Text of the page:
Call it exploitation, post-colonialism, or poor marketing, but the image seen here is actually part of a high-end fashion spread. The editorial layout, which features a toothless gent identified only as "man" who holds a $200 Burberry umbrella, is part of Vogue India's attempt to capitalize on the nation's growing middle class.
The mag's August issue featured not models, but "average" citizens, all unnamed, holding designer bags and couture items. Yes: Poor people wearing items they couldn't afford with the sale of both kidneys.
Generally, we'd applaud the use of non-models in a fashion book. But we usually reserve our "thanks for not using anorexic models" applause for those who don't substitute them with "skinny because of malnourishment" persons.
Most Indians survive well below the poverty line on less than $1.25 a day, giving this whole spread a very disturbing Derelicte-Zoolander vibe. But it's the way Vogue India is using its models — Look! Silly poor people! — to appeal to the middle class (that thi that's supposed to help get rid of the caste system) that's so offensive.
Where most might see a third-world country, fashion scions see a burgeoning middle class market to penetrate. Far from exploiting the "models" used in the spread, Vogue India's editor Priya Tanna saw the photos as a chance to draw in new customers while eschewing that traditional elitist culture she normally helps bring to the table:
"Lighten up,??? she said in a telephone interview. Vogue is about realizing the ???power of fashion??? she said, and the shoot was saying that ???fashion is no longer a rich man???s privilege. Anyone can carry it off and make it look beautiful,??? she said.
???You have to remember with fashion, you can???t take it that seriously,??? Ms. Tanna said. ???We weren???t trying to make a political statement or save the world,??? she said.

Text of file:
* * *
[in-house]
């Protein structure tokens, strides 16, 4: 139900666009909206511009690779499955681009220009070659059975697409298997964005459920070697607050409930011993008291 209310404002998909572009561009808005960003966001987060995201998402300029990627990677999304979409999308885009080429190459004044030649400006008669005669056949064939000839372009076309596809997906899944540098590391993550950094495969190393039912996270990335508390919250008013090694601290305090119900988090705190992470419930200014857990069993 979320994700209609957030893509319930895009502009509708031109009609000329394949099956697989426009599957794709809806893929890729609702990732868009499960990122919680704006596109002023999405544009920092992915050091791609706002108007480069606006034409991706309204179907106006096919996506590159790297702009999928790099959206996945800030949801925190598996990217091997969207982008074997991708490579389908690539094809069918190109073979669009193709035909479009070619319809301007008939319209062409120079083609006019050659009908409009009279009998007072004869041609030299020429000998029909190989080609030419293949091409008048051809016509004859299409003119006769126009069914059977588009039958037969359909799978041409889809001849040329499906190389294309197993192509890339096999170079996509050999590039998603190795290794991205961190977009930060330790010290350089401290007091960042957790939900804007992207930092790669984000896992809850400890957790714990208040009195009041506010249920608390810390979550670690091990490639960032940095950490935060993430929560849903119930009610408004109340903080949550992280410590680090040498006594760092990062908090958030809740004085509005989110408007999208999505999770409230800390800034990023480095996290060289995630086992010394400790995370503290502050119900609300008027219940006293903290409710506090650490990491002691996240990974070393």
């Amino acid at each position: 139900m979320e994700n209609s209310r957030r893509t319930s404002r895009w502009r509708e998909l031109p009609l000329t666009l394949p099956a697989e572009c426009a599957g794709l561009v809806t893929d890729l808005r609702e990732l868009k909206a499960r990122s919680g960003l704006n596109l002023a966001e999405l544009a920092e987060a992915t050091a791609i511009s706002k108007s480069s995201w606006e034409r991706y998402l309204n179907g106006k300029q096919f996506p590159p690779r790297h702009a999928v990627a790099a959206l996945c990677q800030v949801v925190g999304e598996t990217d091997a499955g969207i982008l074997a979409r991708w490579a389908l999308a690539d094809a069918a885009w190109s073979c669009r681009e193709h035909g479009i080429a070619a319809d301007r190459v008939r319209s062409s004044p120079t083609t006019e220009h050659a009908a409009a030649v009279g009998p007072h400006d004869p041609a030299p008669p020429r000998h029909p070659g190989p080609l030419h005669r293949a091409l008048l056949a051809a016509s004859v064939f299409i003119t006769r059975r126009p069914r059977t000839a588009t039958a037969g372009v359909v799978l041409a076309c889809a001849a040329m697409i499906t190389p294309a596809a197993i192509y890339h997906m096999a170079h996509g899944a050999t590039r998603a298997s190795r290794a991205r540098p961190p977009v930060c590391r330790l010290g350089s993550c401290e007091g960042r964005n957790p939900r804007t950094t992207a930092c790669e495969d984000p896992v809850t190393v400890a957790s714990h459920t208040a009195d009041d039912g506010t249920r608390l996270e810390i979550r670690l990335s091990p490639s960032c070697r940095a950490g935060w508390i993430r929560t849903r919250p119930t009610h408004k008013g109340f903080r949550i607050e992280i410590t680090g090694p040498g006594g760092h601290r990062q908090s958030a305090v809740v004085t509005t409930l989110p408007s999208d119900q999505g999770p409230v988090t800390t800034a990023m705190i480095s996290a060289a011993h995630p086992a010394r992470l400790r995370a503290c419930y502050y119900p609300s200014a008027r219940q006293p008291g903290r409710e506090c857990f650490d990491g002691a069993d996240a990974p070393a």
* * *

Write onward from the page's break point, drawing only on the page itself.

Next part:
At least she's honest?
While India is the sanctuary for the world's failing print publications, it's callous to assume Indians are dying for some Anna Wintour action right now. Actually, quite a few are dying from suicide, thanks to the extreme levels of debt they've amassed and which society shuns. You know, the type of debt that arises from buying into Western consumerism and running up a credit line you can't afford. Not exactly the prime market for $3,000 little black dresses.
And while everyone may need to "lighten up" when it comes to dressing the poor in rich man's clothing, can you imagine this spread running in, say, the imaginary Vogue Zimbabwe or Vogue Sudan?
No. Because that would be offensive. And something the Vogue brand would stand up against … in an expensive, celebrity-laden high-gloss fashion spread.
AS an Indian I am disgusted at the comments made by the so called editor. The real problem in India right now is the mushrooming of foreign magazines, giving steep competitions. It shows how desperate they are to sell their magazines. It doesn???t matter whether they exploit the poor and the needy so long as they get what they want. Some Indian journalist should actually find out if these ???Nameless??? people were even paid. I have no doubt they might be paid only when this story became an issue. The editor clearly comes across an ignorant, heartless fool, who probably got that job because of her family connections.
You rock, Naina. This planet is only beginning to suffer the effects of those who have worshipped money and have zero compassion for others.
"lighten up" ???!!! Who is this woman? Does she live under a rock and remain completely oblivious to what is going on in this world? I would love to know what merits she was hired on as intelligence obviously was not of any requirement. Shame on you Vogue!